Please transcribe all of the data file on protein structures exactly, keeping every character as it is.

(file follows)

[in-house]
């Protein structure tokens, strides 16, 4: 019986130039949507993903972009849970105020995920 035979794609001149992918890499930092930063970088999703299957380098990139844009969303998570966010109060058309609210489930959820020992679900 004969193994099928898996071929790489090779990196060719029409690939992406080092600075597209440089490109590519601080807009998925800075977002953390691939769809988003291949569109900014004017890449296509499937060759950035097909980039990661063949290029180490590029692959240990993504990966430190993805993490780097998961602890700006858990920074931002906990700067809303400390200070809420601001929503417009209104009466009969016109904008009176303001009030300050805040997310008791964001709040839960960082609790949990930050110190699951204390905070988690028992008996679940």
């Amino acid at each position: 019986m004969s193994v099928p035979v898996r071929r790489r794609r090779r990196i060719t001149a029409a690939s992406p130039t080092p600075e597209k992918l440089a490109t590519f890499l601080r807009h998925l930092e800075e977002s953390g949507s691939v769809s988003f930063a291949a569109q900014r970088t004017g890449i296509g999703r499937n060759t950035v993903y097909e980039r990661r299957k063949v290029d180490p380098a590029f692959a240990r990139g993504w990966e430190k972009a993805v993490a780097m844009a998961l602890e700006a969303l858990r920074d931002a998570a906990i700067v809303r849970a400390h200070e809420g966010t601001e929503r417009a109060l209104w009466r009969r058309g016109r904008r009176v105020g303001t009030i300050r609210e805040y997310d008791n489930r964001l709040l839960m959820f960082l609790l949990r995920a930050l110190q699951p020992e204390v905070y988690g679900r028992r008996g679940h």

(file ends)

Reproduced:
[in-house]
């Protein structure tokens, strides 16, 4: 019986130039949507993903972009849970105020995920 035979794609001149992918890499930092930063970088999703299957380098990139844009969303998570966010109060058309609210489930959820020992679900 004969193994099928898996071929790489090779990196060719029409690939992406080092600075597209440089490109590519601080807009998925800075977002953390691939769809988003291949569109900014004017890449296509499937060759950035097909980039990661063949290029180490590029692959240990993504990966430190993805993490780097998961602890700006858990920074931002906990700067809303400390200070809420601001929503417009209104009466009969016109904008009176303001009030300050805040997310008791964001709040839960960082609790949990930050110190699951204390905070988690028992008996679940």
């Amino acid at each position: 019986m004969s193994v099928p035979v898996r071929r790489r794609r090779r990196i060719t001149a029409a690939s992406p130039t080092p600075e597209k992918l440089a490109t590519f890499l601080r807009h998925l930092e800075e977002s953390g949507s691939v769809s988003f930063a291949a569109q900014r970088t004017g890449i296509g999703r499937n060759t950035v993903y097909e980039r990661r299957k063949v290029d180490p380098a590029f692959a240990r990139g993504w990966e430190k972009a993805v993490a780097m844009a998961l602890e700006a969303l858990r920074d931002a998570a906990i700067v809303r849970a400390h200070e809420g966010t601001e929503r417009a109060l209104w009466r009969r058309g016109r904008r009176v105020g303001t009030i300050r609210e805040y997310d008791n489930r964001l709040l839960m959820f960082l609790l949990r995920a930050l110190q699951p020992e204390v905070y988690g679900r028992r008996g679940h």